How to Do It

My Husband Has Been Stealing My Family’s and Friends’ Panties for Years

An older married couple with panties in pink.
Photo illustration by Slate. Photos by Getty Images Plus.

How to Do It is Slate’s sex advice column. Send your questions for Stoya and Rich to howtodoit@slate.comNothing’s too small (or big).

Dear How to Do It,

My husband just came clean that he’s been stealing my family and friend’s panties for years. We have been together for three decades. We were having a heart-to-heart talk, and he told me he’s been stealing underwear from my female family and friends. He’s a good man, and I’ve always known he has an underwear fetish. He likes to masturbate with soiled sexy panties, and I’m OK with that. But to steal other people’s, my loved ones’, and do this? Please help. He’s always been loyal. This is absolutely not normal. I’m sickened by it, and feel today disgusted, betrayed, and inadequate. What is wrong with him?

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—Panty Thief

Dear Panty Thief,

This is really not OK. I can’t say for certain what’s up with your husband, but I expect that the owners of these panties would be very upset to know what had happened to them. This behavior cannot continue.

You can be gentle, or you can deliver an ultimatum, but I think your husband should see a therapist to talk through his kink and the ways he’s been expressing it. I suspect there’s some shame causing an inappropriate manifestation of his fetish. The classification of fetishistic disorder requires that the interest cause clinically significant distress or functional impairment. Your husband’s actions seem pretty socially impaired, and a therapist can help him sort through treatment options ranging from talk therapy to medication.

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Disgust is a completely understandable reaction to violations of consent. Betrayal is utterly reasonable in response to your—presumably monogamous—husband involving others, even if it’s in a secondary manner, in his sexuality. And feelings of inadequacy make absolute sense if you (as the monogamous sometimes do) expect to fill all of your partner’s sexual desires.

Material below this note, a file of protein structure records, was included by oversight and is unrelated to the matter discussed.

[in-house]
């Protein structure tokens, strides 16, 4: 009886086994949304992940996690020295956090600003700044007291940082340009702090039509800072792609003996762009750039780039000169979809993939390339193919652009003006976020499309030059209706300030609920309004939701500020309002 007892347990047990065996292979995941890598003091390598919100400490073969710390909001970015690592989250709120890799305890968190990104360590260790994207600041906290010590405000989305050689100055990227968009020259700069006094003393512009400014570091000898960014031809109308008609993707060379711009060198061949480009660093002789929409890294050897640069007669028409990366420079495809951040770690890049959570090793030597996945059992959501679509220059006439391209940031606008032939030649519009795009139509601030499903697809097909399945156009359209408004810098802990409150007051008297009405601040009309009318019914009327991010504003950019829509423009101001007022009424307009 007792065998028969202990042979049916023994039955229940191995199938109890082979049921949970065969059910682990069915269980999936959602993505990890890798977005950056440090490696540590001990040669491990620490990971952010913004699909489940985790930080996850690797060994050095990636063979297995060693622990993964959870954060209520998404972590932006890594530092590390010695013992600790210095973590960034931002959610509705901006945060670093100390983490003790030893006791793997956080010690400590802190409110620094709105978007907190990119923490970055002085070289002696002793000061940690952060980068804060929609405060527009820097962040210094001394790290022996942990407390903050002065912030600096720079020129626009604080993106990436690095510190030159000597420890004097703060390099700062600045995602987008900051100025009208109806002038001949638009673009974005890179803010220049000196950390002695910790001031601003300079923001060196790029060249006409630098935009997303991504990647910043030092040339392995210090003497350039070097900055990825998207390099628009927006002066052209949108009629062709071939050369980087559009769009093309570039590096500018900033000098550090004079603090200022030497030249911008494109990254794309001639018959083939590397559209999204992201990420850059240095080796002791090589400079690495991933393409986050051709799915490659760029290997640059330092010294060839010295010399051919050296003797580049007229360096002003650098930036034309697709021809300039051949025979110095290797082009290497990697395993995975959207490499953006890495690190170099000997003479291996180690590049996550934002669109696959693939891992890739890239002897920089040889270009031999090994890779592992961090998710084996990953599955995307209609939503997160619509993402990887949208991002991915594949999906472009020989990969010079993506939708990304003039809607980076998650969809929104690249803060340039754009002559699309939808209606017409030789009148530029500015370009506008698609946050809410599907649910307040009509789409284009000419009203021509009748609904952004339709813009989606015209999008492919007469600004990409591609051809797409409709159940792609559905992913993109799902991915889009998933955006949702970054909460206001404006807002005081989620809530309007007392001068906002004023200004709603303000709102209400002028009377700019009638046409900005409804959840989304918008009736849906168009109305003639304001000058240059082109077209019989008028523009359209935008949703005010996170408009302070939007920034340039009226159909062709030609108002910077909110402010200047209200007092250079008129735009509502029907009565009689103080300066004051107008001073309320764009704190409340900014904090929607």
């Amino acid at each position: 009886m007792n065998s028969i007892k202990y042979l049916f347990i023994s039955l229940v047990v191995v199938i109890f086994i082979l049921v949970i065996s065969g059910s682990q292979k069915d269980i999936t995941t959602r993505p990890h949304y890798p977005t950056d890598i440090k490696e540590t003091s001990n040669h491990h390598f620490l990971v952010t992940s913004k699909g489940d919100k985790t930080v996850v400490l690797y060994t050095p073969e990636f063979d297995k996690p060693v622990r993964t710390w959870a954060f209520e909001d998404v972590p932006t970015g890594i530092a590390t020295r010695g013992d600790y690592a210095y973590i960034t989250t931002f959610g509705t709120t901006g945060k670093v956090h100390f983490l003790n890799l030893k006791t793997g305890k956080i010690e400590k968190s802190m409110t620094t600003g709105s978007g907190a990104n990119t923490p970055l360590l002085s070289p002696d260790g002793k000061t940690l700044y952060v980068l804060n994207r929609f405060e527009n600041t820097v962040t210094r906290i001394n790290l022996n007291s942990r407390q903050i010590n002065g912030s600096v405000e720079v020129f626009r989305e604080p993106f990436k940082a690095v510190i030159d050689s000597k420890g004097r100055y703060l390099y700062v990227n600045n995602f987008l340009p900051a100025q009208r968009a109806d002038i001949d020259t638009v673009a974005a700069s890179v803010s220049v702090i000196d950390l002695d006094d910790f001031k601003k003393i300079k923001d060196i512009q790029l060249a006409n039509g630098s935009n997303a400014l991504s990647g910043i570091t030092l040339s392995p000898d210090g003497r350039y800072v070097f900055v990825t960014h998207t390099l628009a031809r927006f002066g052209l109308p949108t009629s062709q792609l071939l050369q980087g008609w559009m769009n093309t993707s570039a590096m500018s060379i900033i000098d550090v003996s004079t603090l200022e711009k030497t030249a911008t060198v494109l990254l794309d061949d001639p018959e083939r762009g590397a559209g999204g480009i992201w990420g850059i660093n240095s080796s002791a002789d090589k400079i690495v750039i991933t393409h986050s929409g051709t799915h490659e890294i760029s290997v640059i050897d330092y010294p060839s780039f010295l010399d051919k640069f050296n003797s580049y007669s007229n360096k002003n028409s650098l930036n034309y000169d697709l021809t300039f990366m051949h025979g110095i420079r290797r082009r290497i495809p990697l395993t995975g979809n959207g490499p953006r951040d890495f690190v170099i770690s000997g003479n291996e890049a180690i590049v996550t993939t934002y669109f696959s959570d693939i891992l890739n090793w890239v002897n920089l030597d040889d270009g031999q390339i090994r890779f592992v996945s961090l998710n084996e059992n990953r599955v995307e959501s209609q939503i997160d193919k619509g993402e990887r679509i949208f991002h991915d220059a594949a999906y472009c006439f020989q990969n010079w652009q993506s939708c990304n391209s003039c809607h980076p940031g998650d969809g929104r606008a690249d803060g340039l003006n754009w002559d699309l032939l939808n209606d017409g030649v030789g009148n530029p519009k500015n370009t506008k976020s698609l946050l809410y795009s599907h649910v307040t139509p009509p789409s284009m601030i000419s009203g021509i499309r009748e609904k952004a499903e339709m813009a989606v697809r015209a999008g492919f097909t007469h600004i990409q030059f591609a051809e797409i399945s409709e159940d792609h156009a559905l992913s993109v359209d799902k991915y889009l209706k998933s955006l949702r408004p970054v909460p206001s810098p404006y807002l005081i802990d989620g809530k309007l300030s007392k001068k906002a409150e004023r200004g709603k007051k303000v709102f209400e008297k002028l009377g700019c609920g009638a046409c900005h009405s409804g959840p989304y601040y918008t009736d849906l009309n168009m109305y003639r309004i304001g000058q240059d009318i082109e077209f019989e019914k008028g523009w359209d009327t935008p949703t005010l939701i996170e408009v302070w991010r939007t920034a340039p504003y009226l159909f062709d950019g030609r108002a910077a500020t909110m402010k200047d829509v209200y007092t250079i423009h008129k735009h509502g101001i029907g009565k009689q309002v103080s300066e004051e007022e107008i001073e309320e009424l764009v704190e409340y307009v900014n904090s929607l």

It might also be a good idea to talk through your feelings and your own options with a counselor or a trusted friend.

Dear How to Do It,

My wife and I have been together for almost 12 years, and have had a very satisfying sex life together. We used condoms exclusively for the first eight or nine years of our relationship, but then decided to start our family, at which point we went unprotected for the first time. We’ve been blessed to have two kids, but now our sex life has taken a hit mostly because of an ongoing debate about birth control. For many different reasons, my wife refuses to use hormonal contraception, and is not interested in longer reversible contraception given our plans for growing our family down the road. I am 100 percent OK with this, and have tried to return back to condoms for birth control. (We tried a few other barrier methods as well, and mutually agreed that we didn’t enjoy them.)

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The issue, however, is that my wife complains bitterly during intercourse about condoms, saying how much “better” everything is without them, and frequently tries to proceed past foreplay without one. Obviously, I don’t love the way condoms feel either, but if we don’t want to have kids right now and can’t use other birth control options, what are we supposed to do? This is a huge turn-off for me. I feel like she is not respecting my wishes even as I respect hers. It’s caused me to avoid sex with her to a not-so-subtle extent (she noticed and asked me about it), because I really can’t handle her pouting about using birth control right before we have sex. It’s now to the point where we have sex once or maybe twice every two weeks instead of three to four times a week.

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We’ve tried to talk about it a few times, but on all three occasions, she cut the conversation short because she felt “hurt and embarassed” that she was making me feel this way. The issue temporarily improved after the birth of our second about a year ago, but has been steadily becoming more and more of a problem over the last few months. For the record, we both want more kids in a year or two and can agree that birth control is necessary to prevent pregnancy in the interim. I’d really like to stop fighting about this every time we have sex, but at this point I don’t know what to do.

—Jimmy Hat

Dear Jimmy Hat,